Terror in cyberspace
By Rob Marino
Date: December 27, 2003
Area police combat Internet crime in different manners
Computers are everywhere. In businesses, homes, schools, libraries and even airports, more and more people are using computers for a variety of purposes. From shopping and banking to taking college courses and playing video games, computers provide instant access to unparalleled educational and recreational opportunities. Chat rooms and e-mails are now replacing telephones as the preferred means of communicating with faraway loved ones, friends - and even strangers.
But law-abiding citizens aren't the only ones taking advantage of the conveniences of today's computer technology. Criminals, including child predators, are using computers and the Internet as a means to prey on unsuspecting victims. Beyond the traditional public places to hunt for victims, such as playgrounds and malls, child predators are now everywhere, courtesy of computers.
The U.S. Department of Justice estimates that 77 million kids will be online by 2005, which means more youths will be vulnerable to predators.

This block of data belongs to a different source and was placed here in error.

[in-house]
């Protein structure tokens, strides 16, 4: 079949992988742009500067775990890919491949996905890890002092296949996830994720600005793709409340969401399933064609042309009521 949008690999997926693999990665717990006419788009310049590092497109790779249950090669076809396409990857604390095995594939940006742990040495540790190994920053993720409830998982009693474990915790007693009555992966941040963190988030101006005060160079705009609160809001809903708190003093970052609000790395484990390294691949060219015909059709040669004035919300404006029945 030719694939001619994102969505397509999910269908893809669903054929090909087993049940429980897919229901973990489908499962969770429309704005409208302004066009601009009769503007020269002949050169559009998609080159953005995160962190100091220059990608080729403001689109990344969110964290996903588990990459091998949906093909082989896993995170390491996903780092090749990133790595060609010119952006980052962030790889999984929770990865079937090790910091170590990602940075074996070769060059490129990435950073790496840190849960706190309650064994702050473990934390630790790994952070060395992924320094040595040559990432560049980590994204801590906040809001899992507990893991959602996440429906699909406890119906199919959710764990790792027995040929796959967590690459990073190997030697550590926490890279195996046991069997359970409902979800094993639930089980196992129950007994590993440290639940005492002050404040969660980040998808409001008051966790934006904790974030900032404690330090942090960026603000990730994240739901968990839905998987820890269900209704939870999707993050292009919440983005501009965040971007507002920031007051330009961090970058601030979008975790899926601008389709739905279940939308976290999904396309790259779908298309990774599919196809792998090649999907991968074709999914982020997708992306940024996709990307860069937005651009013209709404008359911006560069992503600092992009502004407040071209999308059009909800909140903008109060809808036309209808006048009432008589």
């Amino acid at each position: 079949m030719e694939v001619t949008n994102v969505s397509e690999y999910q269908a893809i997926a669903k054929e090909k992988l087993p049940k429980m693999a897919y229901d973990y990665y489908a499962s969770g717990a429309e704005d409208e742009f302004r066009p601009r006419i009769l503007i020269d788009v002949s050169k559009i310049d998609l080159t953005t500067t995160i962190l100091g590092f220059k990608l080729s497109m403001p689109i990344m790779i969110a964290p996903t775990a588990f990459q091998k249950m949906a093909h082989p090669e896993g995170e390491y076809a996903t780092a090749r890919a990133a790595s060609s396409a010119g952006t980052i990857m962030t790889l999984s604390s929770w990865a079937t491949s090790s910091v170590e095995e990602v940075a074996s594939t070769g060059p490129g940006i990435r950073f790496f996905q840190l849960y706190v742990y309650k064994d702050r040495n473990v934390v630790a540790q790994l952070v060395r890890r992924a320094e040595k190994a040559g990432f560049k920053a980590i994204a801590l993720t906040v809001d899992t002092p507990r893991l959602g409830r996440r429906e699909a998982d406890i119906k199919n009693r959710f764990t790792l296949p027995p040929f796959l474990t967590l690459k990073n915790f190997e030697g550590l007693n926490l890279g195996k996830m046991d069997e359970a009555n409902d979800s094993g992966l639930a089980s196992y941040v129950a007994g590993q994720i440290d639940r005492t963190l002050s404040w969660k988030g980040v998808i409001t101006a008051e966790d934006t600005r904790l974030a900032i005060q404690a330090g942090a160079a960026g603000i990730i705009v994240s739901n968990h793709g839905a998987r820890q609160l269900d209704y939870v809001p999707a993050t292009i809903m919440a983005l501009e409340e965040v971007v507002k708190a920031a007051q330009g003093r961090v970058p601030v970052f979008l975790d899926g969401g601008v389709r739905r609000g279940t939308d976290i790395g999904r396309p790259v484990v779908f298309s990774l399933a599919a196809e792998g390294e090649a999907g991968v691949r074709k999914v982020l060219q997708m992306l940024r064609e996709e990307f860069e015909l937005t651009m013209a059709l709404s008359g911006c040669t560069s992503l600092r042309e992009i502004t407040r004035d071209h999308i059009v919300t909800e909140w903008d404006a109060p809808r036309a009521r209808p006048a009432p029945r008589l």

With a rash of recent Internet crime busts involving children, local law enforcement agencies acknowledge that online predators are becoming more prevalent. A former Boston U.S. Coast Guard civilian from Amesbury was arrested earlier this year after Coast Guard officials discovered more than 400 images of child pornography on his office computer. In November, Newbury police arrested a Rowley man for enticing a child after he attempted to lure two teenage girls he previously talked to online.
Earlier this month, Newburyport police arrested a Cambridge man for enticing a child after he thought he was meeting a 14-year-old girl at the public library. He was introduced to a pair of handcuffs instead. The arrest was the first for Newburyport Police Department's new unit aimed at catching Internet predators, as well as other online criminals. Officer Chuck Eaton and Inspector Brian Brunault are heading up the new unit.
"They were talking with him online and the conversation was very personal, of a romantic nature," says Newburyport Police Lt. Robert Gagnon. "Over a period of just a couple of hours, a meeting was arranged and he ended up coming to town, and our officers were waiting for him."
"What's disturbing is that in 40 minutes, that guy is no longer in Cambridge. That guy is sitting in the Newburyport Public Library," says Marshal Thomas Howard. "That could be any boy or girl in this community because they're in a chat room, and in 40 minutes, a family's life could change."